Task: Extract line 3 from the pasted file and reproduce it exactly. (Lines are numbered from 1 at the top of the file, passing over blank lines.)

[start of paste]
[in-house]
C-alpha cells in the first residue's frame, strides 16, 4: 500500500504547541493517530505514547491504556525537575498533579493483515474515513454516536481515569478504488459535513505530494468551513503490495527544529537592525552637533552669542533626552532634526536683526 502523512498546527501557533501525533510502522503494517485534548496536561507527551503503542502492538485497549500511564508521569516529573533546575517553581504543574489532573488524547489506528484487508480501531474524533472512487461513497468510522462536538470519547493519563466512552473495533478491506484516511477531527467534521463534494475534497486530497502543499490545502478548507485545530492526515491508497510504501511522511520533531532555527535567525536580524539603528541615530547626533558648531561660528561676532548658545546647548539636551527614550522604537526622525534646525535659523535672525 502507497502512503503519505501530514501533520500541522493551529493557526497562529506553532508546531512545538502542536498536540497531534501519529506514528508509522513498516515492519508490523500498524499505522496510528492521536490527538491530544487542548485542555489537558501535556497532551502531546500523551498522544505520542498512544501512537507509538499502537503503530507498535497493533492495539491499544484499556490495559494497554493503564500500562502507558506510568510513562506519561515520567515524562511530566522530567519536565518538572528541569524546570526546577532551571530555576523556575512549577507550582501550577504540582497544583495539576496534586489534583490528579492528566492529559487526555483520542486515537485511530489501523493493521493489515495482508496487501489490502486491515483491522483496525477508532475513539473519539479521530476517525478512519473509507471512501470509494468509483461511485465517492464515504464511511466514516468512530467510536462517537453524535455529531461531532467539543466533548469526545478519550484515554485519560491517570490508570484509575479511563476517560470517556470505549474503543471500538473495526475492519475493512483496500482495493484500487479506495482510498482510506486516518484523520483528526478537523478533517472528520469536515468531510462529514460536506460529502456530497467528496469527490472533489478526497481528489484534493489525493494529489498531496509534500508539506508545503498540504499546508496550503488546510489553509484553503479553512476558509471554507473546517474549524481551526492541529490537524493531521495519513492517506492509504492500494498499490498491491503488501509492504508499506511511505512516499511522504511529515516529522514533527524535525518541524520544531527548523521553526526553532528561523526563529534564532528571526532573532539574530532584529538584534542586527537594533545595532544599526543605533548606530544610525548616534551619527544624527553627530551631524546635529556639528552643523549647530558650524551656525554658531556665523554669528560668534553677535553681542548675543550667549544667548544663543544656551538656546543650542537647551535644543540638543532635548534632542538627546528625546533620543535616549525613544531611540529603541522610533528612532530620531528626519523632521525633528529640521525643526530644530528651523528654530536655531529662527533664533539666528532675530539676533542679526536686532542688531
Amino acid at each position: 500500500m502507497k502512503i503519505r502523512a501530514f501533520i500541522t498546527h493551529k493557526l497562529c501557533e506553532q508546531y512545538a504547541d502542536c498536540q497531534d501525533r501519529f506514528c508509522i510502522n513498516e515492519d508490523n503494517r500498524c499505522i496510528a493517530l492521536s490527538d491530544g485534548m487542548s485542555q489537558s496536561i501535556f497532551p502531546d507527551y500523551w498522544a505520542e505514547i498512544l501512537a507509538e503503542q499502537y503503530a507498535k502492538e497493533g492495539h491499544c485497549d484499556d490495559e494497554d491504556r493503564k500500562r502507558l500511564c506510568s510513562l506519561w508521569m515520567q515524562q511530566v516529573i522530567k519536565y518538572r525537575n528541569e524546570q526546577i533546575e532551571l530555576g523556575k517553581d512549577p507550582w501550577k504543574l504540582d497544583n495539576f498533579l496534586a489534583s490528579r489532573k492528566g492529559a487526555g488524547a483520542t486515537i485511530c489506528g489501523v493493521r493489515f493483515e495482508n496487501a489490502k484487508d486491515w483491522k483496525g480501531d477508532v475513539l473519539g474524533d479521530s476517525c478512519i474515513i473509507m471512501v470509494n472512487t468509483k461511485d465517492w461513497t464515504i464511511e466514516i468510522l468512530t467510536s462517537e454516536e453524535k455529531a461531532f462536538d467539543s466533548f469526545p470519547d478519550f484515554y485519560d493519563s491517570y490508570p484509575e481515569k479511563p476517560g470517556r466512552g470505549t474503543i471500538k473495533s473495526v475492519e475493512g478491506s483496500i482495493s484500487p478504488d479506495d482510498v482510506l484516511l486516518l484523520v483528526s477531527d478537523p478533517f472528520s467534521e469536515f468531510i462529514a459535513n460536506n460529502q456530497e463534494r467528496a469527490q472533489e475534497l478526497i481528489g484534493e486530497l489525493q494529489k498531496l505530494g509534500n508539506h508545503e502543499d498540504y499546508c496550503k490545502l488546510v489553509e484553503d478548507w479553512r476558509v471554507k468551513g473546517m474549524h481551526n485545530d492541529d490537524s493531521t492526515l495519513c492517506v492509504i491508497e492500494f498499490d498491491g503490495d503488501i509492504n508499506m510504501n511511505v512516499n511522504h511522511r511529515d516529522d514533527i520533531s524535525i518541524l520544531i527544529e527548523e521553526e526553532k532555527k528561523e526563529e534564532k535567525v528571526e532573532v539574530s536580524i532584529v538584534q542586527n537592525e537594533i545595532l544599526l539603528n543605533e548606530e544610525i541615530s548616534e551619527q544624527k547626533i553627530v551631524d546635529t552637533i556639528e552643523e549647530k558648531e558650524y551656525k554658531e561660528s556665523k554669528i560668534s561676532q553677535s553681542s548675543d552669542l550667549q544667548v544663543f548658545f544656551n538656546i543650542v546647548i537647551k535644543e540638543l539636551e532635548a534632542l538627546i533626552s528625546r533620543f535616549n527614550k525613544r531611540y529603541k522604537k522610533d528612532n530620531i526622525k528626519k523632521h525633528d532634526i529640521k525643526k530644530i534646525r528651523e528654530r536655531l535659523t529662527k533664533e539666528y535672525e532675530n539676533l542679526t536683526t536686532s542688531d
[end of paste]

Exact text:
Amino acid at each position: 500500500m502507497k502512503i503519505r502523512a501530514f501533520i500541522t498546527h493551529k493557526l497562529c501557533e506553532q508546531y512545538a504547541d502542536c498536540q497531534d501525533r501519529f506514528c508509522i510502522n513498516e515492519d508490523n503494517r500498524c499505522i496510528a493517530l492521536s490527538d491530544g485534548m487542548s485542555q489537558s496536561i501535556f497532551p502531546d507527551y500523551w498522544a505520542e505514547i498512544l501512537a507509538e503503542q499502537y503503530a507498535k502492538e497493533g492495539h491499544c485497549d484499556d490495559e494497554d491504556r493503564k500500562r502507558l500511564c506510568s510513562l506519561w508521569m515520567q515524562q511530566v516529573i522530567k519536565y518538572r525537575n528541569e524546570q526546577i533546575e532551571l530555576g523556575k517553581d512549577p507550582w501550577k504543574l504540582d497544583n495539576f498533579l496534586a489534583s490528579r489532573k492528566g492529559a487526555g488524547a483520542t486515537i485511530c489506528g489501523v493493521r493489515f493483515e495482508n496487501a489490502k484487508d486491515w483491522k483496525g480501531d477508532v475513539l473519539g474524533d479521530s476517525c478512519i474515513i473509507m471512501v470509494n472512487t468509483k461511485d465517492w461513497t464515504i464511511e466514516i468510522l468512530t467510536s462517537e454516536e453524535k455529531a461531532f462536538d467539543s466533548f469526545p470519547d478519550f484515554y485519560d493519563s491517570y490508570p484509575e481515569k479511563p476517560g470517556r466512552g470505549t474503543i471500538k473495533s473495526v475492519e475493512g478491506s483496500i482495493s484500487p478504488d479506495d482510498v482510506l484516511l486516518l484523520v483528526s477531527d478537523p478533517f472528520s467534521e469536515f468531510i462529514a459535513n460536506n460529502q456530497e463534494r467528496a469527490q472533489e475534497l478526497i481528489g484534493e486530497l489525493q494529489k498531496l505530494g509534500n508539506h508545503e502543499d498540504y499546508c496550503k490545502l488546510v489553509e484553503d478548507w479553512r476558509v471554507k468551513g473546517m474549524h481551526n485545530d492541529d490537524s493531521t492526515l495519513c492517506v492509504i491508497e492500494f498499490d498491491g503490495d503488501i509492504n508499506m510504501n511511505v512516499n511522504h511522511r511529515d516529522d514533527i520533531s524535525i518541524l520544531i527544529e527548523e521553526e526553532k532555527k528561523e526563529e534564532k535567525v528571526e532573532v539574530s536580524i532584529v538584534q542586527n537592525e537594533i545595532l544599526l539603528n543605533e548606530e544610525i541615530s548616534e551619527q544624527k547626533i553627530v551631524d546635529t552637533i556639528e552643523e549647530k558648531e558650524y551656525k554658531e561660528s556665523k554669528i560668534s561676532q553677535s553681542s548675543d552669542l550667549q544667548v544663543f548658545f544656551n538656546i543650542v546647548i537647551k535644543e540638543l539636551e532635548a534632542l538627546i533626552s528625546r533620543f535616549n527614550k525613544r531611540y529603541k522604537k522610533d528612532n530620531i526622525k528626519k523632521h525633528d532634526i529640521k525643526k530644530i534646525r528651523e528654530r536655531l535659523t529662527k533664533e539666528y535672525e532675530n539676533l542679526t536683526t536686532s542688531d